So, for my sake, please pretend you are the person standing next to me on that day. Take a look at the video  here (or below) and observe the Red-tail performing some typically atypical behavior. Look at his tail and say to yourself “so, that’s why they are called Red-tailed Hawks.” Thank you for being an adult.

December 24, 2011

Winter Websites

Filed under: Uncategorized — wykes @ 12:06 pm

Although we haven’t seen too much of it (yet) in S.E. Michigan this season, a dusting of winter white can be magical. Oh sure, we like to protest about ANY snow – as if it were somehow aberrant or a sign of some shocking global climate change – but I believe we do this more as a conversation starter than anything else. I say this, because if negative snow talk is not merely a conversation enzyme, then this means we are all simpletons with the short-term memory skills of porcupines. No, we are not all simpletons. I have woven more than a few blog entries around this snow idea and I certainly couldn’t be a simpleton! Right? I mean, I know how to break the plastic collar off the lid of a half-gallon of egg nog before opening it. And, I proudly add, have done it countless times. Not even a porcupine can do that (as far as I can recall).

A dusting of snow hurts nothing. It can actually enhance the appearance of life. Such an event places us inside a giant snow globe (without the earthquake that precipitates the fake snow of a real snow globe). Everything is altered. A dead branch becomes part of a Japanese watercolor and the shriveled top of a Queen Anne’s Lace is transformed into a lacey basket. A yearling deer, which is normally a large stupid animal with abnormally long facial whiskers, remains a large stupid animal with abnormally long facial whiskers once it is baptized with snow, but two out of three ain’t bad.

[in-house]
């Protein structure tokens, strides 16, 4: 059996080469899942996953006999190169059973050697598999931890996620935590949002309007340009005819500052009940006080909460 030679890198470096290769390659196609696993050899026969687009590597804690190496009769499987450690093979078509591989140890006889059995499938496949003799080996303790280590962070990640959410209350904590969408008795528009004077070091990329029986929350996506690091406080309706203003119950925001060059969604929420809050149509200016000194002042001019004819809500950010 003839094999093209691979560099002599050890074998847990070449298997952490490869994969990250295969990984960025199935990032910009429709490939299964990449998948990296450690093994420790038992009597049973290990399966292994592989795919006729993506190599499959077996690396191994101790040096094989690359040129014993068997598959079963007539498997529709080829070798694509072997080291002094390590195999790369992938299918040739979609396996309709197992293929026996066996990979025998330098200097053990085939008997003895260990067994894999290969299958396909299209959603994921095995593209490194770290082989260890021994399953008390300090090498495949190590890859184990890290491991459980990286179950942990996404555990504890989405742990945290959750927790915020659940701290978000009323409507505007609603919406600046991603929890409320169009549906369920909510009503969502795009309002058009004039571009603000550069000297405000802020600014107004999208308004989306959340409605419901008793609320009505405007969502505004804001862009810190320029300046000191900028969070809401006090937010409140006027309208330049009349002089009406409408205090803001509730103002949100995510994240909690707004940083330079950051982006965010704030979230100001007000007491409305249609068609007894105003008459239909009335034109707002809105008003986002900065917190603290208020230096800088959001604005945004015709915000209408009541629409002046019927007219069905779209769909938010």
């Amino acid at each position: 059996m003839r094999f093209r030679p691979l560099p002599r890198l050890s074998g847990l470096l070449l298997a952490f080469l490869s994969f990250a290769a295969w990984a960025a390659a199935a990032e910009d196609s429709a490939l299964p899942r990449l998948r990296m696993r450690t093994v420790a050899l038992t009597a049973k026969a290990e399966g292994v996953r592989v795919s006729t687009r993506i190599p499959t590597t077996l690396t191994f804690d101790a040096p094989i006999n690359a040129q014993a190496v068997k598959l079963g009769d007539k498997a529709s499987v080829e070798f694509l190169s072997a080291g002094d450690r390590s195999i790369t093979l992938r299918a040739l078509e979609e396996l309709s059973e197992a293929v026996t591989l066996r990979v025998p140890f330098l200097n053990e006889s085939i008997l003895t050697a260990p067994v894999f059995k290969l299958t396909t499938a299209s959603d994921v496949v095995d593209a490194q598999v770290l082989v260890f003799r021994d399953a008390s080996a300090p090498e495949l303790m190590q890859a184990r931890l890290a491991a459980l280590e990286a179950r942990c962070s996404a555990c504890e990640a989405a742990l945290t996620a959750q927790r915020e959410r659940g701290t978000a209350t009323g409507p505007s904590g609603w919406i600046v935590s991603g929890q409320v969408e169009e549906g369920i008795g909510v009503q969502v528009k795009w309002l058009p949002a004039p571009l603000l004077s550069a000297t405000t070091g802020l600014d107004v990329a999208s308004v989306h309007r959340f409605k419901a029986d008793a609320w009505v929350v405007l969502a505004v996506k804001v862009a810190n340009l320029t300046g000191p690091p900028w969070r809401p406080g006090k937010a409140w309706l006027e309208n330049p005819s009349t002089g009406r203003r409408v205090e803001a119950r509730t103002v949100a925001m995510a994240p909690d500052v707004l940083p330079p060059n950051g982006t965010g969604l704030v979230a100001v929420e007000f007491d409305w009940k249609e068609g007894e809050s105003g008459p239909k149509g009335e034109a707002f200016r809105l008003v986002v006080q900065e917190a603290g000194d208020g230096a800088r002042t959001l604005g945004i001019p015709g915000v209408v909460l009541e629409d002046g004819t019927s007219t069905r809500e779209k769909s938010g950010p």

Perhaps the most unusual snow transformation occurs with spider webs. Normally associated with sultry summer days or dewy fall mornings, there are always a few silken webs around to interact with early winter snowfalls. A gentle windless fall will end up with more than a few ensnared snowflakes hanging tenuously on nearly invisible threads. In the absence of a piece of felt or the sleeve of an ugly Christmas sweater, a web-caught snowflake is the best way to view individual snow crystals before they melt.

I took a few moments to examine a few flakes during the latest dusting. After shooing away one of those large stupid creatures with abnormally large facial whiskers, I noticed a few flakes in suspension and decided to present them for your adoration here. The snowfall on this particular morning was in the nature of clumped columnar crystals. Still, the resulting flakes looked like clusters of perfect quartz crystals. Magical? Yes.

It is tempting to assume that these spider webs are remnants left from earlier in the season. That multiple sub-freezing nights have either eliminated all of the spiders themselves or driven them into deep hibernation. I assumed that was the case when examining an artful piling of snow on some scarlet wild rose leaves. There was a lacing of webs between the hardy leaves which held a garland of snowflakes. It was amazing enough that such seemingly tender leaflets were weathering the season in such bold form. Without the snow, the web encircled cluster could have been pictured in mid-autumn. The webs, at least in this case, were not old autumn left-overs, however.

Tucked away in the slight curl of one of the upper leaves, the web-master was still in place. It was a Long-jawed Orb Weaver – extended and very slow moving – but it was alive (see detail photo above). The temperature at the time was 29 degrees F. Fortified by internal anti-freeze, the creature was apparently harboring thoughts of overwintering.

Temperatures in the 50’s from a few days earlier probably prompted it into a simple web-making mode. I doubt that it will feed on the resulting catch of snowflakes but I do wonder about something. They say that magical things happen to all the creatures of the earth on Christmas Eve. Dumb animals are said to speak on this night. Since deer are the dumbest of all, I’ll bet they become golden tongued orators. Will our cold little spider indulge in a tiny frozen gnat snow cone if she collects a dusting of snow? And, will she giggle at the abnormally long facial whiskers on the deer.

 

December 19, 2011

Dave’s Little Owl

Filed under: Uncategorized — wykes @ 9:11 pm